Hatter Madigan, Book One: Ghost in the H.A.T.B.O.X.
Frank Beddor with Adrienne Kress
-Interesting expansion on an established brand
-May be a bit juvenile for some readers
I recently won an advance copy of this, the first book in a new series that is a prequel to The Looking Glass Wars, the New York Times Best-Selling series from Frank Beddor. This time around, the focus is on the titular Hatter Madigan’s younger days as a teenager in Milliner Academy, beginning his training as a guardian and protector of Wonderland in a bit of a retelling of the classic stories from Lewis Carroll.
Madigan, along with several other students at the academy, train and learn together to not only be better students, but to prepare themselves for their duties guarding Wonderland, but not everything at the academy is as it seems. Thanks to Arlo, a combat hologram come to life inside the school, Madigan and his friends uncover a takeover plot going on literally under their feet, as a machine is currently stealing the souls of children across Wonderland and placing them in new cadets (or “Caps”) in an attempted takeover of the academy by a shady figure known only as “The Man in Black”.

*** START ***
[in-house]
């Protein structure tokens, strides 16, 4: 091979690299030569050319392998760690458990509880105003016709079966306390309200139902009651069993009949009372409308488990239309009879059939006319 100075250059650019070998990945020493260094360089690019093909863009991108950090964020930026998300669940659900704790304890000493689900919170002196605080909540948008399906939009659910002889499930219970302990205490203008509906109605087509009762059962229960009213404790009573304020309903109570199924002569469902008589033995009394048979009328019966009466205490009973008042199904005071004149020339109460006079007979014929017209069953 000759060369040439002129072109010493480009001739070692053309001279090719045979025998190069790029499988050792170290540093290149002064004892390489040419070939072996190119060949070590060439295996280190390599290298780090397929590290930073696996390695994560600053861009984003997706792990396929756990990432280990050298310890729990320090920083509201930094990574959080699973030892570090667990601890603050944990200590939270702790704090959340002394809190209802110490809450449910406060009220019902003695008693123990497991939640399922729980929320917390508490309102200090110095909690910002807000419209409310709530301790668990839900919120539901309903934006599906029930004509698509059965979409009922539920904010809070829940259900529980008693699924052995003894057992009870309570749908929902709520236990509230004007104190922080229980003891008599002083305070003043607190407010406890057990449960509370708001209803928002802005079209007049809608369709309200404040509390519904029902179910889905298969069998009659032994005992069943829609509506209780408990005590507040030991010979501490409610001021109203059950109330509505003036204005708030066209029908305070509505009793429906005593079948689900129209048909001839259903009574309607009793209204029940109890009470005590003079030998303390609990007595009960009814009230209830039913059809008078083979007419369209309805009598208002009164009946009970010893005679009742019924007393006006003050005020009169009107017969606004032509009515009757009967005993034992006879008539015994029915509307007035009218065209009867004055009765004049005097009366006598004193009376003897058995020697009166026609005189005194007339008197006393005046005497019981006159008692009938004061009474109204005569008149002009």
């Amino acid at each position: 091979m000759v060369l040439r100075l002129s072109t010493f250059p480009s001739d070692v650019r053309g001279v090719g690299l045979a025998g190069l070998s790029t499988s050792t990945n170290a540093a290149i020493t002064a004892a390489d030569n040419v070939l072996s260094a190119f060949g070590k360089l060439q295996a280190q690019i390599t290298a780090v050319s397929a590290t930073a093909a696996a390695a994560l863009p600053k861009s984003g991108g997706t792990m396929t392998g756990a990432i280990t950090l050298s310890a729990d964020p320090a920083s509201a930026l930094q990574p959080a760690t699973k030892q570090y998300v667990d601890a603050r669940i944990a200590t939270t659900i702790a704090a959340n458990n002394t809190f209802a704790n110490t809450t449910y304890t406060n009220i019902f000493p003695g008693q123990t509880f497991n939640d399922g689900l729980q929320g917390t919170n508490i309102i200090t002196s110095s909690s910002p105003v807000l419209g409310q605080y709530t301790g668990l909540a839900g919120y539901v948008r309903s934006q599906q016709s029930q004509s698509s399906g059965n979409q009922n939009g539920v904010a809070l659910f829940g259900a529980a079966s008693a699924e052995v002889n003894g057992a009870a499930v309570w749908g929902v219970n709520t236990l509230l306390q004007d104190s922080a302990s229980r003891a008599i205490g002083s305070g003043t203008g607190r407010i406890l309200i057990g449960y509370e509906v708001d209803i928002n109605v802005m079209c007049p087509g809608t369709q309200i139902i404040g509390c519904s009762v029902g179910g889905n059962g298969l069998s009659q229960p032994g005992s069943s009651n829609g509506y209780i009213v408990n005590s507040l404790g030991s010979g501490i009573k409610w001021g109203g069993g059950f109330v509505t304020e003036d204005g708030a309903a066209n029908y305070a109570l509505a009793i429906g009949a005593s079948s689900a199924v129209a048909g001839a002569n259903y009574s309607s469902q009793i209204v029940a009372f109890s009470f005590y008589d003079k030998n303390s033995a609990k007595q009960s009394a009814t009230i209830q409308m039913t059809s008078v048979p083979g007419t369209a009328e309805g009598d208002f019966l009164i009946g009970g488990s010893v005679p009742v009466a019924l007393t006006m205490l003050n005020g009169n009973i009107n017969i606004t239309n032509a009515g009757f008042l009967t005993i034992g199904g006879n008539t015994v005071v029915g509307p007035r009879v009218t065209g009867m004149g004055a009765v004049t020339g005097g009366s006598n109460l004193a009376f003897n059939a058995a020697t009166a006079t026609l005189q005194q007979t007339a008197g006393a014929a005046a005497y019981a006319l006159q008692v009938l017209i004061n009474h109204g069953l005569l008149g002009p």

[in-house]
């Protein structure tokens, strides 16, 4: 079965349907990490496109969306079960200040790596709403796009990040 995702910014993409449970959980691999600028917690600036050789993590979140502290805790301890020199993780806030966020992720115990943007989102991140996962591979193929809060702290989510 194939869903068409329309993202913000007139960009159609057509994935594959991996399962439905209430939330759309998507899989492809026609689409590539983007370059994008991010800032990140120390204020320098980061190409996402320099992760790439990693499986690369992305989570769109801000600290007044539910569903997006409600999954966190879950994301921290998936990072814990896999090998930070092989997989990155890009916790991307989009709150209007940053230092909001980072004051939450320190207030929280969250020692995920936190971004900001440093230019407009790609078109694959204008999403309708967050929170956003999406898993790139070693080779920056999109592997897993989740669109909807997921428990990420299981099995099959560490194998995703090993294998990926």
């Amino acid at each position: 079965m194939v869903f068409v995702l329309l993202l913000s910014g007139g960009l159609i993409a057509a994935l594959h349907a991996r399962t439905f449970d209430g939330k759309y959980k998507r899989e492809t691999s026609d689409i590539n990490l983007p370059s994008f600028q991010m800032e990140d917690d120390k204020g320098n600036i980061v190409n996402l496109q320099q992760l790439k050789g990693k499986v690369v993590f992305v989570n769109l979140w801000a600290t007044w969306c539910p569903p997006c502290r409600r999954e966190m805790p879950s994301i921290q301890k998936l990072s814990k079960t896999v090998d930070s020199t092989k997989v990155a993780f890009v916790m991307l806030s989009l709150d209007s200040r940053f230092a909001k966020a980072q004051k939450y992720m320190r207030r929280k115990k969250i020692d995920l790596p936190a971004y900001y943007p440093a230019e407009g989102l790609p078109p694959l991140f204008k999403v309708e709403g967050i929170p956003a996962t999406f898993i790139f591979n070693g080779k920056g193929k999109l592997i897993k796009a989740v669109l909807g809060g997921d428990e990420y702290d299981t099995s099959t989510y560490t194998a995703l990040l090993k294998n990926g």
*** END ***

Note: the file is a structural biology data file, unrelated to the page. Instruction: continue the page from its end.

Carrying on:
A lot of people over the years have tried their hand doing a retelling of the Wonderland adventures Alice had with varying degrees of success, but no one has committed to it as much as Frank Beddor, and the result is a very interesting and lighthearted steampunk-esque mythos. References to the classic stories abound, but they are minor compared to the fresh and unique characters Beddor has created from the ground up, resulting in the world of Wonderland and its colorful characters really being turned into Beddor’s own baby. With a successful novel series as well as comic and graphic novel spinoffs, this new series just adds to the world and, quite honestly, adds more to an established property than was ever laid out by the original author.
Not only is the book well-written by a talented author, but it has the potential for widespread appeal, despite the fact that it skews toward a younger audience (junior high, to be precise). Easy enough for younger audiences to read, but still complex that an older crowd (such as myself) can find plenty to enjoy. It also doesn’t hurt that Beddor’s style is very quick, cutting out unnecessary detail in favor of character development and solid storytelling.
The end result is a book that, despite being nearly 400 pages, is an absolute breeze to read. I knocked it out in just a couple of days, generally putting in 70-80 pages at a time. The short chapters also help the book move at a brisk pace, with the longest only coming in at about 15 pages (the rest are 10 or less). While the stories of Hatter Madigan and his adventures might not appeal to everyone, they are ideal for fantasy fans. If you’ve never read any of The Looking Glass Wars, you’ll still be in good shape. Although Hatter Madigan is already established in those books, this being a prequel makes the character seem new and fresh, and a perfect jumping off point for new audiences.